“There are a lot of sports that are very unstable at the moment — from training and social distancing and a lot of events being canceled,” he said. “So it’s kind of hard to see how well you’re performing in a competition environment. ... I would support a postponement.”
With training options limited, athletes have found other ways to entertain themselves. Whittenburg has spent hours playing “Call of Duty” and “NBA 2K.” Gruver and Duckworth binged the comedy “Brooklyn Nine-Nine.” Romanchuk is trying to learn to speak French and Russian.
But none of them said the delay will dissuade their ambitions to compete in Tokyo.
“This is just a delay,” Gruver said. “I will never cancel my dream. I will keep fighting until it actually happens.”
USA Swimming helped lead the charge for postponing the Tokyo Games, and swimmers and coaches with ties to Maryland expressed relief Tuesday that what they considered common sense had prevailed.
Michael Phelps’ longtime coach, Bob Bowman, who now leads the program at Arizona State, called the decision to postpone “clearly in the best interest of everybody involved — the athletes, the fans everyone.”
Bowman recognizes the sweeping logistical difficulties posed by rescheduling an Olympics but said that athletes simply would not have been able to prepare in fair or safe fashion.
His training group of six Olympic hopefuls has gathered to work out once a day since the coronavirus pandemic hit the U.S. But 18 other Arizona State swimmers with designs on competing at Olympic Trials have been unable to train at all.
“Not knowing was forcing people to try and get in training in a situation where there basically is no training,” Bowman said. “Which No. 1 is no way to prepare for an Olympics and No. 2 is encouraging people to go against social distancing and the things that we’re trying to do right now to get rid of this virus.”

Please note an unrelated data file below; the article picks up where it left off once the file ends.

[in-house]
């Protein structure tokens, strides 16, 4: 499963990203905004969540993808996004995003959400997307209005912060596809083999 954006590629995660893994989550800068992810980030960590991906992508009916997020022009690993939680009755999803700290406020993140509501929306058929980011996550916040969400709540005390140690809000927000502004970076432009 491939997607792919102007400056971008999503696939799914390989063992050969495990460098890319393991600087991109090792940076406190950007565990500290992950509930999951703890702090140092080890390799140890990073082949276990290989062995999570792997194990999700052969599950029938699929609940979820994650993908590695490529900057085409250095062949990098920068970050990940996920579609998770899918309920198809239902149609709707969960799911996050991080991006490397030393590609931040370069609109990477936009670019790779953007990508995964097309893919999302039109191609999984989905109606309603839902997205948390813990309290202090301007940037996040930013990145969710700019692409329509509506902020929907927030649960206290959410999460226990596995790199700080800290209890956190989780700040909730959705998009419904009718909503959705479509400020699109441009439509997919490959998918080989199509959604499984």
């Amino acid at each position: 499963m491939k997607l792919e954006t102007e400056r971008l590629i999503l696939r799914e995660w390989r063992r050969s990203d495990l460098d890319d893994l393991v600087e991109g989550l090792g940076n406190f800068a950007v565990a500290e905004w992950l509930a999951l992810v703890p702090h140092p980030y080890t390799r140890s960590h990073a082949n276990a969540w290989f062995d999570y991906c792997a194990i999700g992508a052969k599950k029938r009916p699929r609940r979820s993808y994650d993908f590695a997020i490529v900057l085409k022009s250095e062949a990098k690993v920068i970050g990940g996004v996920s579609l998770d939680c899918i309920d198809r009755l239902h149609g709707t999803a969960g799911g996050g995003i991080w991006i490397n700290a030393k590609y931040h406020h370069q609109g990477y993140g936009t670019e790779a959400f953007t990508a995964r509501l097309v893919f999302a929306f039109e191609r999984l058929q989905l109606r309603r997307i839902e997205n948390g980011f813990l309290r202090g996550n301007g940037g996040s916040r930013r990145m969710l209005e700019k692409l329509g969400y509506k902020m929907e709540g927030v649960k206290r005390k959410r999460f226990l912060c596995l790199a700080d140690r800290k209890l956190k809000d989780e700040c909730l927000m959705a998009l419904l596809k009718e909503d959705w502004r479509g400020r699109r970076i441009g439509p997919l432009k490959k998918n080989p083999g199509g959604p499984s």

Bowman, who served as head coach for the U.S. men’s Olympic team in 2016, said the postponement could be difficult on athletes nearing the end of their careers. Some will have to decide whether to remain in training for another year or get on with their lives. Eight-time Olympic medalist Allison Schmitt, who trained with Bowman and Phelps in the North Baltimore Aquatic Club and remains part of Bowman’s elite group, faces such a choice at age 29.
“You know, we haven’t had the conversation yet,” Bowman said. “And we’re probably having it today, or at least the first part of it.”
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The postponement inspired mixed emotions for Schmitt. “The Olympics represent a time of joy bringing the world together,” she said in a text. “And it’s not possible for that to happen in 2020 because of health and safety concerns. Even though the date has changed, it doesn’t mean our goals have changed. It has thankfully been postponed and not cancelled so our plans have changed slightly but as a human being (and I know no matter if you’re an athlete or not) we are able to adapt and find opportunity.”
Said Bowman: The positives are that everybody can take a break for a couple of weeks and see what happens with the virus. And then we can slowly get back into our rhythm without the pressure of having the games in 90 days.”
Long had heard from Paralympic friends in Spain who were on complete lockdown and others in Germany who were shut out of their training pool for at least five weeks. So she’d accepted that an equitable run-up to the 2020 Games would be impossible.
“That’s why today, I’m allowing myself to just process it,” she said. “It’s been four years of training, so I feel like I’m allowed to have a day where we just say, ‘OK, let’s reset and figure out a way to get through this together.’ And then we’ll show up in Tokyo in 2021 and give it our all.”